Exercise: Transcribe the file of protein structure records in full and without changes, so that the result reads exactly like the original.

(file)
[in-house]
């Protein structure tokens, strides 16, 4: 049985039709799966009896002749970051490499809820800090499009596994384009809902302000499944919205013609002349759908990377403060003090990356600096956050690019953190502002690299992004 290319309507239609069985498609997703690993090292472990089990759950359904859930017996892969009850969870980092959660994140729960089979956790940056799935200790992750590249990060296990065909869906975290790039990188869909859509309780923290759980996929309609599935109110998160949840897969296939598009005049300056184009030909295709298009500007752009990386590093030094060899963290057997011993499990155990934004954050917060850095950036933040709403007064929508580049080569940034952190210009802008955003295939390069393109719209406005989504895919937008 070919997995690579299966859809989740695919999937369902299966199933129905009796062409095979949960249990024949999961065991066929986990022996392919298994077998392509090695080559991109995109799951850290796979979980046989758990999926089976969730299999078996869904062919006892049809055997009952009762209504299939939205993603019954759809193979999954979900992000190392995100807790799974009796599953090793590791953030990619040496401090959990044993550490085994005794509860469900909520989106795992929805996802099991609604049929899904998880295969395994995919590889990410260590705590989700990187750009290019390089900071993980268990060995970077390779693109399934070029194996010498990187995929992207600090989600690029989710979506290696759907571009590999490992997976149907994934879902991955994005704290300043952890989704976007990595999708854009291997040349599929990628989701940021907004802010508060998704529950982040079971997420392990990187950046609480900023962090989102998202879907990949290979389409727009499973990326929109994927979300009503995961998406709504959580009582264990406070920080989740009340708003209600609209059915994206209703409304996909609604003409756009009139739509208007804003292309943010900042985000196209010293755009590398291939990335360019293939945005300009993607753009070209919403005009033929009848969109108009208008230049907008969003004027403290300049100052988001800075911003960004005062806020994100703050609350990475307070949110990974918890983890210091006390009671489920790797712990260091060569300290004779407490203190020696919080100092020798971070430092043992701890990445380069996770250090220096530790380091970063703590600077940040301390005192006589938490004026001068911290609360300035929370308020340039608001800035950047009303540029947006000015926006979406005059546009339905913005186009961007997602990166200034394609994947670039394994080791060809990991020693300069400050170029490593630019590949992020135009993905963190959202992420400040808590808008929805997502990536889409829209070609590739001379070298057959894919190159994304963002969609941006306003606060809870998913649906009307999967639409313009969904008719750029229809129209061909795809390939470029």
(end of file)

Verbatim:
[in-house]
């Protein structure tokens, strides 16, 4: 049985039709799966009896002749970051490499809820800090499009596994384009809902302000499944919205013609002349759908990377403060003090990356600096956050690019953190502002690299992004 290319309507239609069985498609997703690993090292472990089990759950359904859930017996892969009850969870980092959660994140729960089979956790940056799935200790992750590249990060296990065909869906975290790039990188869909859509309780923290759980996929309609599935109110998160949840897969296939598009005049300056184009030909295709298009500007752009990386590093030094060899963290057997011993499990155990934004954050917060850095950036933040709403007064929508580049080569940034952190210009802008955003295939390069393109719209406005989504895919937008 070919997995690579299966859809989740695919999937369902299966199933129905009796062409095979949960249990024949999961065991066929986990022996392919298994077998392509090695080559991109995109799951850290796979979980046989758990999926089976969730299999078996869904062919006892049809055997009952009762209504299939939205993603019954759809193979999954979900992000190392995100807790799974009796599953090793590791953030990619040496401090959990044993550490085994005794509860469900909520989106795992929805996802099991609604049929899904998880295969395994995919590889990410260590705590989700990187750009290019390089900071993980268990060995970077390779693109399934070029194996010498990187995929992207600090989600690029989710979506290696759907571009590999490992997976149907994934879902991955994005704290300043952890989704976007990595999708854009291997040349599929990628989701940021907004802010508060998704529950982040079971997420392990990187950046609480900023962090989102998202879907990949290979389409727009499973990326929109994927979300009503995961998406709504959580009582264990406070920080989740009340708003209600609209059915994206209703409304996909609604003409756009009139739509208007804003292309943010900042985000196209010293755009590398291939990335360019293939945005300009993607753009070209919403005009033929009848969109108009208008230049907008969003004027403290300049100052988001800075911003960004005062806020994100703050609350990475307070949110990974918890983890210091006390009671489920790797712990260091060569300290004779407490203190020696919080100092020798971070430092043992701890990445380069996770250090220096530790380091970063703590600077940040301390005192006589938490004026001068911290609360300035929370308020340039608001800035950047009303540029947006000015926006979406005059546009339905913005186009961007997602990166200034394609994947670039394994080791060809990991020693300069400050170029490593630019590949992020135009993905963190959202992420400040808590808008929805997502990536889409829209070609590739001379070298057959894919190159994304963002969609941006306003606060809870998913649906009307999967639409313009969904008719750029229809129209061909795809390939470029």